Completion Pase completo
Tackle Tacleada/ derribada
Blitz Carga
Pass rush Presión al mariscal de campo
Sack Captura
Run/ carry Acarreo
Pass Pase
“I” Formation Formación “I”
Shotgun Formation Formación escopeta
“T” Formation Formación “T”
Wishbone Formation Formación wishbone
Goal posts Postes
Crossbar Travesaño
Sidelines Líneas laterales/ banca
Chain Cadena
Out-of-bounds Fuera del terreno
Head Coach Entrenador en jefe
Game Officials Jueces
Flag Pañuelo
POSITIONS POSICIONES
Center Centro
Guard Guardia
Offensive Tackle Tacleador ofensivo
Offensive line Línea ofensiva
End Ala
Wide Receiver Receptor abierto
Tight end Ala cerrada
Running Back Corredor
Halfback Corredor
Fullback Corredor de poder
Quarterback Mariscal de campo
Backfield Cuadro defensivo
Defensive end Ala defensiva
Defensive tackle Tacleador defensivo
Nose guard Guardia nariz
Linebacker Apoyador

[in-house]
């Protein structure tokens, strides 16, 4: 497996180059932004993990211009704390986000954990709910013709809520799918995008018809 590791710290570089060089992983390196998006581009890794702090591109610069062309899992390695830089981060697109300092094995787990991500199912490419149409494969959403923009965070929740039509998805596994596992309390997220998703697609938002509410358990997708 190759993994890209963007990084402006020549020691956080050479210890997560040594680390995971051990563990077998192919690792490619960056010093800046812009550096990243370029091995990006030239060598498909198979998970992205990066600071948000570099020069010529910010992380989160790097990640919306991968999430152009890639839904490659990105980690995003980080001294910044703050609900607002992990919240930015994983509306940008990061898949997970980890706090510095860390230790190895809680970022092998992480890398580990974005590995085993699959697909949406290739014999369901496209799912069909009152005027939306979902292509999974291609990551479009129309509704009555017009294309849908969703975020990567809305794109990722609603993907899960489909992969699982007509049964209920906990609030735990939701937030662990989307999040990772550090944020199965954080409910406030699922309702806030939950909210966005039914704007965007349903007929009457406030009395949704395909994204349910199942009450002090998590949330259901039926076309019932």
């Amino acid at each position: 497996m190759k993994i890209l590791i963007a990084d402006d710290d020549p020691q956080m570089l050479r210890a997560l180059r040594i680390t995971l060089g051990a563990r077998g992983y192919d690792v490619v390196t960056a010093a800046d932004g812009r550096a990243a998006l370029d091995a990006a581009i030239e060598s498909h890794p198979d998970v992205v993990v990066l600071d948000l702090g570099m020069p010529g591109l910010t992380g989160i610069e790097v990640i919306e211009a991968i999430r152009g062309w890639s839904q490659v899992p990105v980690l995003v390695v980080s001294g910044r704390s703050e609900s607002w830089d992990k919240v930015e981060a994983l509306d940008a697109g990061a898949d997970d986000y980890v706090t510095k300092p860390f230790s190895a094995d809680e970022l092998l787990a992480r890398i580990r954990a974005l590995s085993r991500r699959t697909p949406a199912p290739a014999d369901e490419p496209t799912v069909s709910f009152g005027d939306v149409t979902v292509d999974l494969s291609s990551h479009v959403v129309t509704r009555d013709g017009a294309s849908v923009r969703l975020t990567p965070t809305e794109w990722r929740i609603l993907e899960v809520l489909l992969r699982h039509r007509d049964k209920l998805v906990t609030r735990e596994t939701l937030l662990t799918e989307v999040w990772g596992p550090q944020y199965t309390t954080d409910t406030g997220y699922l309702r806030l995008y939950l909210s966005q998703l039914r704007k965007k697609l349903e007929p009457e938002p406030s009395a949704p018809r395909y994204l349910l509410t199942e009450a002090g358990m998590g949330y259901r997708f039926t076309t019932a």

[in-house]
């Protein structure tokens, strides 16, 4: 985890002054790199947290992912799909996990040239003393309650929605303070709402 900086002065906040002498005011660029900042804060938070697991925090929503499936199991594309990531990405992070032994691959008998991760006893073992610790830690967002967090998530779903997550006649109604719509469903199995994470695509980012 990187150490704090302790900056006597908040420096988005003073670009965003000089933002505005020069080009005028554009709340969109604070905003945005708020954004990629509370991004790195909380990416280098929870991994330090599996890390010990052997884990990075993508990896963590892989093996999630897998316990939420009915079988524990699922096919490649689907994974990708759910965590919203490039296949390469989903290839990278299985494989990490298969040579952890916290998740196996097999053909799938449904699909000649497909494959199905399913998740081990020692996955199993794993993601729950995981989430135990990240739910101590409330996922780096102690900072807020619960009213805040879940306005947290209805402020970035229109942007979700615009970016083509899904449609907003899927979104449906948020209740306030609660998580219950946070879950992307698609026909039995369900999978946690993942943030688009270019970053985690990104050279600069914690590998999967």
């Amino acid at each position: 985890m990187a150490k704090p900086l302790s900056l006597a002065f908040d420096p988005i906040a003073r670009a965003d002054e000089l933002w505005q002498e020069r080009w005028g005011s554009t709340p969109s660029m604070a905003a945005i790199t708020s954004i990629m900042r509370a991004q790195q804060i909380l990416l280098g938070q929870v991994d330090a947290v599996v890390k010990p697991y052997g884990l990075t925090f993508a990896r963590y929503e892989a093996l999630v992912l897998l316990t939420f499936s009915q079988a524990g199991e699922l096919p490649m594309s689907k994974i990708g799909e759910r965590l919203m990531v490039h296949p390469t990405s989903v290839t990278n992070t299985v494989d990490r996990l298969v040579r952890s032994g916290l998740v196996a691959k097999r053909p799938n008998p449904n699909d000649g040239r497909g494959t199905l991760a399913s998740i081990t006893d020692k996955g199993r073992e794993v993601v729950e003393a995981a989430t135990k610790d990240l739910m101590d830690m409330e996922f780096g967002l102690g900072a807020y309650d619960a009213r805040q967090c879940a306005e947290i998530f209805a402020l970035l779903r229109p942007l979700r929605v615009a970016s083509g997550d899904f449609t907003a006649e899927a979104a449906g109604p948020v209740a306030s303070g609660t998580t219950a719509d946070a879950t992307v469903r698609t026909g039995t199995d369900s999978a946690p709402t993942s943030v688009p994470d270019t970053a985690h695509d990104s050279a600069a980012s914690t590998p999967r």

Cornerback Esquinero
Free safety Profundo libre
Strong safety Profundo fuerte
Place kicker Pateador
Punter Pateador de despeje
Penalty Castigo

Even if you are not a football fan, and even if you are not watching the big game on Sunday, I hope you find this glossary useful in the future. Now I invite you to comment on football, sports interpreting in general, or maybe you would like to share a “sports interpreting anecdote” with all of us.

Is Cinco de Mayo an American holiday?

May 5, 2014 § 5 Comments

Dear colleagues:

Cinco de Mayo (May 5th.) is perhaps the biggest mystery of the American holiday calendar. It is an enigma for almost everyone in the United States: Native citizens with no Mexican background wonder why, as a nation, we celebrate another country’s holiday; Hispanic-Americans are puzzled by the significance of the date; Mexicans living in the United States can hardly believe that American society commemorates a date of their national calendar that is practically non-existent in Mexico; and the rest of the world, people who live outside the United States and non-Mexican Hispanics who live in the United States, find the festivities on this date quite strange.